Hospitals across the U.S. are feeling the wrath of the omicron variant and getting thrown into disarray that is different from earlier COVID-19 surges.
This time, they are dealing with serious staff shortages because so many health care workers are getting sick with the fast-spreading variant. People are showing up at emergency rooms in large numbers in hopes of getting tested for COVID-19, putting more strain on the system. And a surprising share of patients – two-thirds in some places – are testing positive while in the hospital for other reasons.
At the same time, hospitals say the patients aren't as sick as those who came in during the last surge. Intensive care units aren't as full, and ventilators aren't needed as much as they were before.
The pressures are nevertheless prompting hospitals to scale back non-emergency surgeries and close wards, while National Guard troops have been sent in in several states to help at medical centers and testing sites.
Nearly two years into the pandemic, frustration and exhaustion are running high among health care workers.
“This is getting very tiring, and I'm being very polite in saying that,” said Dr. Robert Glasgow of University of Utah Health, which has hundreds of workers out sick or in isolation.
About 85,000 Americans are in the hospital with COVID-19, just short of the delta-surge peak of about 94,000 in early September, according to the Centers for Disease Control and Prevention. The all-time high during the pandemic was about 125,000 in January of last year.
But the hospitalization numbers do not tell the whole story. Some cases in the official count involve COVID-19 infections that weren't what put the patients in the hospital in the first place.
Dr. Fritz François, chief of hospital operations at NYU Langone Health in New York City, said about 65% of patients admitted to that system with COVID-19 recently were primarily hospitalized for something else and were incidentally found to have the virus.
At two large Seattle hospitals over the past two weeks, three-quarters of the 64 patients testing positive for the coronavirus were admitted with a primary diagnosis other than COVID-19.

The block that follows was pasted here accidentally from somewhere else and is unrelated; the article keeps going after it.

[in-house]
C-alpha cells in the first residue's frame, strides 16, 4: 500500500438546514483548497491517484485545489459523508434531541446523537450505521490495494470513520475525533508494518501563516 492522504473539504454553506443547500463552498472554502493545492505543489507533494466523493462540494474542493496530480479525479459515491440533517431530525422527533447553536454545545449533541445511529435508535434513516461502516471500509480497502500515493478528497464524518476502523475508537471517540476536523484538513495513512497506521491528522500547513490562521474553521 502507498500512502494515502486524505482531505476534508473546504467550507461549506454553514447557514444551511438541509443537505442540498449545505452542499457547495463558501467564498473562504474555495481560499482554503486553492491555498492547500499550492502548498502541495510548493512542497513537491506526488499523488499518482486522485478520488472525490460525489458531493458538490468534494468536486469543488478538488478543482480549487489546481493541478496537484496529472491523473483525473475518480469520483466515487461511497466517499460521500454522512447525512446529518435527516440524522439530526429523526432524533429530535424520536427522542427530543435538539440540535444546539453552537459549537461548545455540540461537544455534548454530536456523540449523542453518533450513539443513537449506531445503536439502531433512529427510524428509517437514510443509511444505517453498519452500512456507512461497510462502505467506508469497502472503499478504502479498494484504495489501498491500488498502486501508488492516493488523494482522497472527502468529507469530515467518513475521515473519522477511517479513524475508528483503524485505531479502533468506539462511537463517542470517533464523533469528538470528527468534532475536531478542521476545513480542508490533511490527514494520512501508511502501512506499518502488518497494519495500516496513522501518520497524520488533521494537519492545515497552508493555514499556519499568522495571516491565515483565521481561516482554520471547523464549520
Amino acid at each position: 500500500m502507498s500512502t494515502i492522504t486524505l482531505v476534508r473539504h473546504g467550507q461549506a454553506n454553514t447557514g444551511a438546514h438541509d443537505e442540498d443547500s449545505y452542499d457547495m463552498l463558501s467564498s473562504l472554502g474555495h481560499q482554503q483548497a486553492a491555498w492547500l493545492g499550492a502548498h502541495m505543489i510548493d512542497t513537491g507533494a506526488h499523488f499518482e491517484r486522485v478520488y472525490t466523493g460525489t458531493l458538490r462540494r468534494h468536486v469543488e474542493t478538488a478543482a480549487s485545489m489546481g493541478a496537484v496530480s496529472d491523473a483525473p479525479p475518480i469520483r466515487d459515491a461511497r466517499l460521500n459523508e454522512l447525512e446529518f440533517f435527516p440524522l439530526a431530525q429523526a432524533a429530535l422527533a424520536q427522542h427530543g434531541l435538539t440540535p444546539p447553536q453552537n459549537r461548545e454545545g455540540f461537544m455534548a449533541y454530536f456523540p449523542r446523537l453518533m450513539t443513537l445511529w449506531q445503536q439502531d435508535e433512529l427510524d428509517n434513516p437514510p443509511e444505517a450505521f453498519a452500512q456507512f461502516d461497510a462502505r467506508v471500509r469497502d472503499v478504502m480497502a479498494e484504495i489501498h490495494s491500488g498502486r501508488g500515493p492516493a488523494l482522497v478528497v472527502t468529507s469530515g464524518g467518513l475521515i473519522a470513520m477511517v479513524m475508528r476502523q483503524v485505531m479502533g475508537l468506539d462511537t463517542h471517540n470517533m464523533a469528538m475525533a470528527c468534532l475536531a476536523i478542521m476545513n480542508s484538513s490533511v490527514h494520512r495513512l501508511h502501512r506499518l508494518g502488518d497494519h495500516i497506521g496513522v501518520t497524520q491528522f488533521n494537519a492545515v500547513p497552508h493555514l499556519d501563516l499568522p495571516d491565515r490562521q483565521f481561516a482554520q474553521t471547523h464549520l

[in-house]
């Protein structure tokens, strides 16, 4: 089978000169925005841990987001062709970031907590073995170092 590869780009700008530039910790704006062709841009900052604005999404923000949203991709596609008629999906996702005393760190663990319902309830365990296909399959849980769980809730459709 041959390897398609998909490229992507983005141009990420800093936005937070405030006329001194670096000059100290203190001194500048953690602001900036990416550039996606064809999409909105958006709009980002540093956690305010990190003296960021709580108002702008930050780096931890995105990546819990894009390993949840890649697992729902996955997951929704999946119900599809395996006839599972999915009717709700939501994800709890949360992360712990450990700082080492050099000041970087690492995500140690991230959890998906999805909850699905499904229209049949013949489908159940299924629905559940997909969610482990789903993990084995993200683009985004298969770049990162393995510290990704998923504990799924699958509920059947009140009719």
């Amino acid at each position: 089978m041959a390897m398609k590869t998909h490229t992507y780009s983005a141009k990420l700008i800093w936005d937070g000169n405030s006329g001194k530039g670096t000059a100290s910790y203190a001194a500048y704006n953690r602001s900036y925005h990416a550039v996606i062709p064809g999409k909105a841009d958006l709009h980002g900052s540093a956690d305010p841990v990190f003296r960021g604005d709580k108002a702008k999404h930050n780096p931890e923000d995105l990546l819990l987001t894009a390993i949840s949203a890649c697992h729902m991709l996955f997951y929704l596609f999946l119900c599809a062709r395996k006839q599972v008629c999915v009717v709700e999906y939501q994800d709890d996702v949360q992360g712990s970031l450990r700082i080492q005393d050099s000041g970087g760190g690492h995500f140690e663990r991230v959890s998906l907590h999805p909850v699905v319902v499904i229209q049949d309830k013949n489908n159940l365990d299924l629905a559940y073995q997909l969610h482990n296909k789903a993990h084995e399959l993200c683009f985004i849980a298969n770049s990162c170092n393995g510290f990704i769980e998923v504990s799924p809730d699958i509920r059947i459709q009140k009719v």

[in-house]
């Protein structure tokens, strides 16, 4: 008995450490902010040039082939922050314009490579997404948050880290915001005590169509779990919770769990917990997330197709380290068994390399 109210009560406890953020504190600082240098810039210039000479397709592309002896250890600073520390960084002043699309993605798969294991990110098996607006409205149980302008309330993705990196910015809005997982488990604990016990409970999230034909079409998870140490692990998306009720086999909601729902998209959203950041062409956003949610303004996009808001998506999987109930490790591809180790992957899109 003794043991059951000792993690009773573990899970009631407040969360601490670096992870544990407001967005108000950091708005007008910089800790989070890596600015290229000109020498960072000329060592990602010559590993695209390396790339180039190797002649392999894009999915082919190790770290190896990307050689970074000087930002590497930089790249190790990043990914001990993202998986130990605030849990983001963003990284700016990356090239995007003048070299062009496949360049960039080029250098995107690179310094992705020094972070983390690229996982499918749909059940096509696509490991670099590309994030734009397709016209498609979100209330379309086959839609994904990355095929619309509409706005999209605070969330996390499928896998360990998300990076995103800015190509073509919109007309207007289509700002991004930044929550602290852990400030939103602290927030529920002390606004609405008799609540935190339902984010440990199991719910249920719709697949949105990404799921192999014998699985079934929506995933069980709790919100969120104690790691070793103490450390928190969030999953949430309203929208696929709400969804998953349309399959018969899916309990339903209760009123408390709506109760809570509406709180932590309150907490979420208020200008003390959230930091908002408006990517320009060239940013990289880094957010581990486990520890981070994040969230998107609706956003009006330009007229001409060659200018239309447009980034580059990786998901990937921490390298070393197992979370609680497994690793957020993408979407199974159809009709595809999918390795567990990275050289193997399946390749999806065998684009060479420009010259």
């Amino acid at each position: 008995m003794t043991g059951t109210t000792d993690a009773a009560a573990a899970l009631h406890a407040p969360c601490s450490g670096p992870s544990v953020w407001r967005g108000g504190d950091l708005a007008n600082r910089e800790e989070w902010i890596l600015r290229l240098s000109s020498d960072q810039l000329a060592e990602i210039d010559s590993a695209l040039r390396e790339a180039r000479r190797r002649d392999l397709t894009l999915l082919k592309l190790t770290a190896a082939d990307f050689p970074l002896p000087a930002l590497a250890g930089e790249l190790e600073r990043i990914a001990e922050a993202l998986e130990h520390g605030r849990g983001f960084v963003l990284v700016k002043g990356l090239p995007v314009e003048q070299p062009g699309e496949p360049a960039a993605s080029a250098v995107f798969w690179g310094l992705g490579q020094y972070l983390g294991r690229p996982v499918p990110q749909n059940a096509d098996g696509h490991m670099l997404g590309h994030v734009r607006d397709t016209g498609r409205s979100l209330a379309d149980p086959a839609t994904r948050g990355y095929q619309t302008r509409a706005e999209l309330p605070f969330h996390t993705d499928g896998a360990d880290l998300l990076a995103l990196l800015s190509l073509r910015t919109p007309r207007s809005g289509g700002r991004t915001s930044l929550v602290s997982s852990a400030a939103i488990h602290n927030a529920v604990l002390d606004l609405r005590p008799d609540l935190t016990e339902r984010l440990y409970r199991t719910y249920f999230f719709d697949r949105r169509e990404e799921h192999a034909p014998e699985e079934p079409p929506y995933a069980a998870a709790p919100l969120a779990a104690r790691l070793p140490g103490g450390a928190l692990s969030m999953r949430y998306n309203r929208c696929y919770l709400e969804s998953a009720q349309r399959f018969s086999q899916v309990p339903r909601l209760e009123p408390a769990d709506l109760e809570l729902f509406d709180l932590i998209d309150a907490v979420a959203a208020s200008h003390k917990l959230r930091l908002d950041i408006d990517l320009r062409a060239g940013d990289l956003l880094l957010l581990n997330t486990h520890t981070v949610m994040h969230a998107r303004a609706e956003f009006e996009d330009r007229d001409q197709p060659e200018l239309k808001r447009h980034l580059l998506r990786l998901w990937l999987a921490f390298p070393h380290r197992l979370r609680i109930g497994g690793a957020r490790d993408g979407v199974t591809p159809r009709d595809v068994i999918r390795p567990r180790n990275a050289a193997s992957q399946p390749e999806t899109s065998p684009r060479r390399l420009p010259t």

Joanne Spetz, associate director of research at the Healthforce Center at the University of California San Francisco, said the rising number of cases like that is both good and bad.
The lack of symptoms shows vaccines, boosters and natural immunity from prior infections are working, she said. The bad news is that the numbers mean the coronavirus is spreading rapidly, and some percentage of those people will wind up needing hospitalization.
CDC: Extra Pfizer shot for 12 to 15
The U.S. is urging that everyone 12 and older get a COVID-19 booster as soon as they're eligible, to help fight back the hugely contagious omicron mutant that's ripping through the country.
Boosters already were encouraged for all Americans 16 and older, but Wednesday the Centers for Disease Control and Prevention endorsed an extra Pfizer shot for younger teens – those 12 to 15 – and strengthened its recommendation that 16- and 17-year-olds get it, too.
Grammy Awards get postponed
The Grammy Awards were postponed Wednesday weeks before the planned Los Angeles ceremony over what organizers called “too many risks” from the omicron variant, signaling what could be the start of another year of pandemic upheaval for awards season. No new date is on the books for the Jan. 31 event.
Chicago cancels classes again
Chicago school leaders canceled classes Thursday for a second consecutive day after failing to reach agreement with the teachers union over COVID-19 safety protocols in the nation's third-largest school district.
The Chicago Teachers Union sought to revert to remote instruction during the latest surge of infections while both sides hammer out a deal. But Chicago Public Schools leaders have said remote learning didn't work and schools can safely remain open with protocols.
Dogs to sniff out COVID at schools
Two dogs trained to detect an odor distinct to people who are sick with COVID-19 will visit three school districts near Boston this week.
A black Labrador named Huntah and a golden Lab called Duke can detect the smell of the virus on surfaces and will sit to indicate when they pick up the scent.